By Graham Houston
Australia’s Daniel Geale makes his U.S. debut on HBO at the new Revel casino resort in Atlantic City tonight and I believe he’s going to be sternly tested by Britain’s Darren Barker, who tries again to win a major world middleweight title. Barker fought well in the early rounds against Sergio Martinez and was level on one judge’s card at the halfway stage of their WBC title bout, but Martinez pulled away from him and was starting to dominate the fight before winning in the 11th round.
This time Barker promises he’s going to get it right and capture Geale’s IBF title. Although Geale is the favourite there has been a lot of support for Barker from U.K. players. Geale is a talented fighter but in Britain they see Barker as skilled in his own right and the puncher in the fight.
Barker had problems with Martinez’s speed, southpaw stance and unconventional, shifty style. In Geale, Barker is meeting a conventional, orthodox-styled boxer. This should be more to Barker’s advantage.
Also, Barker would have learned from the fight with Martinez, which also took place in Atlantic City, at the famed Boardwalk Hall.
If Barker could be faulted in the fight with Martinez it was that he seemed too preoccupied with defence. HBO “unofficial official” Harold Lederman was quite scathing about Barker’s somewhat cautious boxing. My impression was that Barker didn’t want to make too many wrong moves against the dangerous Martinez and in consequence he let the fight get away from him. It is quite likely, I believe, that Barker will be letting his hands go much more in the fight with Geale.
Martinez is the type of fighter who can hurt an opponent suddenly. Geale, while a fast and clever boxer, isn’t known for being a very hard hitter. So Barker might feel able to take some risks and be much more aggressive than he was against Martinez.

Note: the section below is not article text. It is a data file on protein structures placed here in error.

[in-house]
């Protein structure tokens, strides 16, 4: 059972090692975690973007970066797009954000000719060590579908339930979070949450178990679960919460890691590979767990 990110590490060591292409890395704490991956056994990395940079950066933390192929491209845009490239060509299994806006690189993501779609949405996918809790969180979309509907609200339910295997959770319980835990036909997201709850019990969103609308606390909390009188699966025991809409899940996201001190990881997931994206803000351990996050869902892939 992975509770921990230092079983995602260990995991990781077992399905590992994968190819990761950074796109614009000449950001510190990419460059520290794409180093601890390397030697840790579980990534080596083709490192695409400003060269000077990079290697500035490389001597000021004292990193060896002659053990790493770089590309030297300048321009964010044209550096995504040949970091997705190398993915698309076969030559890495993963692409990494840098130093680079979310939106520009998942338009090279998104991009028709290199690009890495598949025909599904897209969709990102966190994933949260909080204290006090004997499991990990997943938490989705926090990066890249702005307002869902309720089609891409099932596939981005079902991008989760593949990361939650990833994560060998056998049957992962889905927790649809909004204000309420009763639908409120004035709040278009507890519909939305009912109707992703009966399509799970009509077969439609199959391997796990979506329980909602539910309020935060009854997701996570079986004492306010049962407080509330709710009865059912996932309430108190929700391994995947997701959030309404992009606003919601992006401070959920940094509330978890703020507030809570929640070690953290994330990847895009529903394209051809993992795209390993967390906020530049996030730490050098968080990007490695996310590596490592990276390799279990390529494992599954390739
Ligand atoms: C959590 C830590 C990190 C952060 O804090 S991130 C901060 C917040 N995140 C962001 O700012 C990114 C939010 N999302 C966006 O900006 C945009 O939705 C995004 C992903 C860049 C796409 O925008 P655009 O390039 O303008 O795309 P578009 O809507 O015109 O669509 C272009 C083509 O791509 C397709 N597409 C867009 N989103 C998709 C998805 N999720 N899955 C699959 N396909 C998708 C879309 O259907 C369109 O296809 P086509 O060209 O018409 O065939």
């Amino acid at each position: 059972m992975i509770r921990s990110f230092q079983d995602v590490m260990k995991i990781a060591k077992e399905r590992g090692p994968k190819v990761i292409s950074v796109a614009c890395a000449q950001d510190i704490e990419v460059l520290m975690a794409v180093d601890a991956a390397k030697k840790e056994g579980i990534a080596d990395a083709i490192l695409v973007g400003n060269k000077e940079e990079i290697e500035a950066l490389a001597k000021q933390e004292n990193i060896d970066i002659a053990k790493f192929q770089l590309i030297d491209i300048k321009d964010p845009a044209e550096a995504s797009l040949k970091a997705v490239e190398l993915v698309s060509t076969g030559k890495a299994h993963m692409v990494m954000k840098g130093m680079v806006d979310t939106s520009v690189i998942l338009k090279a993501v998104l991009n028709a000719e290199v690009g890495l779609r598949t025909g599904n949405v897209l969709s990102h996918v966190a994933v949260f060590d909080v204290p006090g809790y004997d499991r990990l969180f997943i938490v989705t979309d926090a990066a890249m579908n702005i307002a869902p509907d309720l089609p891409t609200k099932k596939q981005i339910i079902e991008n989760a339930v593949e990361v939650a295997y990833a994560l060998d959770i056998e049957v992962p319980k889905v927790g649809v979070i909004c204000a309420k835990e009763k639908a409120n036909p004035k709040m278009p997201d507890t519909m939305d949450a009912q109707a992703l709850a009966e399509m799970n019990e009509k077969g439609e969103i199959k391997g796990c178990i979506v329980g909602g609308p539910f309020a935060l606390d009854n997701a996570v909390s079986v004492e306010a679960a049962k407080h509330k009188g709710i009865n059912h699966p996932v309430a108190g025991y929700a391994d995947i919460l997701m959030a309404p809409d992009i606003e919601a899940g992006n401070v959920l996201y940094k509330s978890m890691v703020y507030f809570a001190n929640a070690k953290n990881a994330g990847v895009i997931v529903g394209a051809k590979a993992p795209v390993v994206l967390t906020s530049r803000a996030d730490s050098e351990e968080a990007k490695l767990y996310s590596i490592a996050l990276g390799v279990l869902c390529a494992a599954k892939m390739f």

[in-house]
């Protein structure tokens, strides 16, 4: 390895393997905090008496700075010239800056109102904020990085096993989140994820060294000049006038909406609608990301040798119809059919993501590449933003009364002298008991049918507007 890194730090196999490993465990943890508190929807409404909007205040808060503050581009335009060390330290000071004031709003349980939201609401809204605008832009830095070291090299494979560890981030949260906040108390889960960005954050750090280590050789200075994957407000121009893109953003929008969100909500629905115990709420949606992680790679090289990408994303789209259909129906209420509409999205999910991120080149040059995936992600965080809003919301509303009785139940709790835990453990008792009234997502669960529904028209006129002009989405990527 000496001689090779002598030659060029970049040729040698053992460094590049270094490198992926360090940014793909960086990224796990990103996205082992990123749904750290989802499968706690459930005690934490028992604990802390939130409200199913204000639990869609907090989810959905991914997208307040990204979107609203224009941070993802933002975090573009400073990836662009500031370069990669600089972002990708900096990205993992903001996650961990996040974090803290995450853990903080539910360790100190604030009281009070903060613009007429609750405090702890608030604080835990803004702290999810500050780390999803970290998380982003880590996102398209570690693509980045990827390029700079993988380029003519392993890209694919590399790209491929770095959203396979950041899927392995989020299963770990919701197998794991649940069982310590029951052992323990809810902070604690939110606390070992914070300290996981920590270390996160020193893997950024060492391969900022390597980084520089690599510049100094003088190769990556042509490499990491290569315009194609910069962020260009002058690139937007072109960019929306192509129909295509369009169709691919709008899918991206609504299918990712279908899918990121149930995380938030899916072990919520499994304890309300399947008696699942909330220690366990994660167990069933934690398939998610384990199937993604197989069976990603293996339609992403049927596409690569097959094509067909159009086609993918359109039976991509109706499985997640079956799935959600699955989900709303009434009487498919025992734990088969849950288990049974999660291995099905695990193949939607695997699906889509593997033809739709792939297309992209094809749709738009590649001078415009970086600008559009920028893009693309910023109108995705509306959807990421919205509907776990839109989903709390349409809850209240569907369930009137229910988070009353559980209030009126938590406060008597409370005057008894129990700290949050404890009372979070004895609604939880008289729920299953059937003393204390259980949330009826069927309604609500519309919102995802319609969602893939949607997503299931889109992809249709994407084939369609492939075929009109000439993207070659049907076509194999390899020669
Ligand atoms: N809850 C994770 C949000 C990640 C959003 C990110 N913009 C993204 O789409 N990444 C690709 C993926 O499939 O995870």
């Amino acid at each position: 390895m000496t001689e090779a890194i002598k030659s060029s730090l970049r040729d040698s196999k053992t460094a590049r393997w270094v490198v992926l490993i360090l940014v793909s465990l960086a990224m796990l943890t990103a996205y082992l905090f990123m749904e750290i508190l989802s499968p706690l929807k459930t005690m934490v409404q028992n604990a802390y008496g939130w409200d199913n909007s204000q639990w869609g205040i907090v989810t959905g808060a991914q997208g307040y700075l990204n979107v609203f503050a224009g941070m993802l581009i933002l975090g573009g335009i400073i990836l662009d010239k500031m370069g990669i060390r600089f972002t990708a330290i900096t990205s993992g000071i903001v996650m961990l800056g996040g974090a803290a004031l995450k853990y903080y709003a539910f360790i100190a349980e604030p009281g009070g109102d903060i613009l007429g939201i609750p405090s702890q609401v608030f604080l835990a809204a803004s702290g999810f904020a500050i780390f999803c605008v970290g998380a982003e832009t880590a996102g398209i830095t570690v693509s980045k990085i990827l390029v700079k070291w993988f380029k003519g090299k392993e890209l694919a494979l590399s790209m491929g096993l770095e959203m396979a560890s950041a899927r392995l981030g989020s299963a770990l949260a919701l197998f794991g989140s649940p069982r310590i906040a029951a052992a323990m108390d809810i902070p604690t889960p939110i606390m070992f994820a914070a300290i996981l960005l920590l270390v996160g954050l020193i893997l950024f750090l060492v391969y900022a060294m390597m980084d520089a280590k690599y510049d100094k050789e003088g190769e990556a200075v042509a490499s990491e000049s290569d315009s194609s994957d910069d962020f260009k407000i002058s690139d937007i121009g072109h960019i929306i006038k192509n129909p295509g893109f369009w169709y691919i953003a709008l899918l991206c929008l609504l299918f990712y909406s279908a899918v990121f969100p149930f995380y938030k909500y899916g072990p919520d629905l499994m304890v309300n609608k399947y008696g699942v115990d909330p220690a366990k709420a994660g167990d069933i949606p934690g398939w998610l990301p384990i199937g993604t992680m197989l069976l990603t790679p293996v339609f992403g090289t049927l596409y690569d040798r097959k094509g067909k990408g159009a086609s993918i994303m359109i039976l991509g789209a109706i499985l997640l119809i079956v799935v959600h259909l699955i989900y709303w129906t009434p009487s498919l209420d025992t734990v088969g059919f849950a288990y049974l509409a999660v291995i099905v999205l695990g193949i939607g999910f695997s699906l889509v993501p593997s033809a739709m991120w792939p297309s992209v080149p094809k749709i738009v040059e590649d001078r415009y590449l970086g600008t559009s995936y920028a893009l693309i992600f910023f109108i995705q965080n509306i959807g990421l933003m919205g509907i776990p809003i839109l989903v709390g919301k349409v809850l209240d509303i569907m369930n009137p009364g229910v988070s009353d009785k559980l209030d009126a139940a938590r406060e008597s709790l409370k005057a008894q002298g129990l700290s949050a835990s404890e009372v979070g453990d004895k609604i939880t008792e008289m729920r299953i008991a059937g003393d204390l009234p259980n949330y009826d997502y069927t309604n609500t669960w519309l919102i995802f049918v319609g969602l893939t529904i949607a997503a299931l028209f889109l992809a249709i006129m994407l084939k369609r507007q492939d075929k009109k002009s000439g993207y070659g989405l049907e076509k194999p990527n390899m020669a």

Barker has had a frustrating time of it with injuries, and he seems to feel a need to make up for lost time. We saw a more dynamic, more destructive Barker in his two fights since losing to Martinez, with British rival Kerry Hope and Italian veteran Simone Rotolo both blown away in four rounds (Rotolo claimed a hand injury, but Barker was overwhelming him).
If Barker fights the way he did in these bouts when he steps into the ring against Geale then he must have an excellent chance at winning.
Geale, though, sees this fight as a chance to make a strong impression in his U.S. and HBO debut.
“U.S. fans that aren’t familiar with him are in for a big treat,” Geale’s promoter, Gary Shaw, assured the American media.
Shaw points out that Geale isn’t just a very capable boxer but also someone who is willing to stand and fight — “a fighter’s kind of fighter” as Shaw puts it.
Geale has been complimentary in his comments about Barker, saying that his British challenger has improved so much since the Martinez fight that the Argentinean veteran probably wouldn’t beat Barker if they fought now. Barker’s promoter, Eddie Hearn, is probably right when he calls this a “pure 50-50 fight”.
So the stage is set for what looks like being a highly competitive, perhaps even a classic contest between well-matched opponents.
Geale is a year the older man at 32. Each boxer has lost only once, with Barker getting stopped by Martinez while Geale lost a very close decision to Anthony Mundine in an all-Australia showdown four years ago although he avenged the Mundine defeat with a unanimous decision win in January.
Barker looks very much like the puncher in this fight, but Geale is a high-activity type of fighter with a high punch-rate. Geale will be looking to get in and get out, to use the jab and rattle off the occasional burst of punches, seeking to keep Barker guessing and always endeavouring to give the British boxer something to think about. It can be difficult for a fighter to get into a rhythm against Geale.
I would say that Barker is the more precise, but Geale seems slightly quicker with his punches — I made a note in the Geale-Mundine rematch that Mundine at times seemed a bit bewildered by Geale’s hand speed.
If Barker can’t hurt Geale and slow him down I can see the super-fit Australian fighter coming on strongly in the second half of the contest. Geale has been the 12-round distance seven times in his last nine bouts and another of these fights ended in the 12th, when he stopped Roman Karmazin.
It is Geale’s steadiness and consistency in championship-distance fights that tips me towards the fighter from Down Under — I think that Geale will have a little too much for Barker in too many of the rounds in what could be a very close-run thing.
Visit fightwriter.com Previews (with picks/betting hints) for subscribers include an in-depth look at Nathan Cleverly’s high-risk fight against Sergey Kovalev plus McKenzie vs Maccarinelli; Smith vs Buckland; Segura vs Gonzalez; Miura vs Thompson; Romero vs Martinez.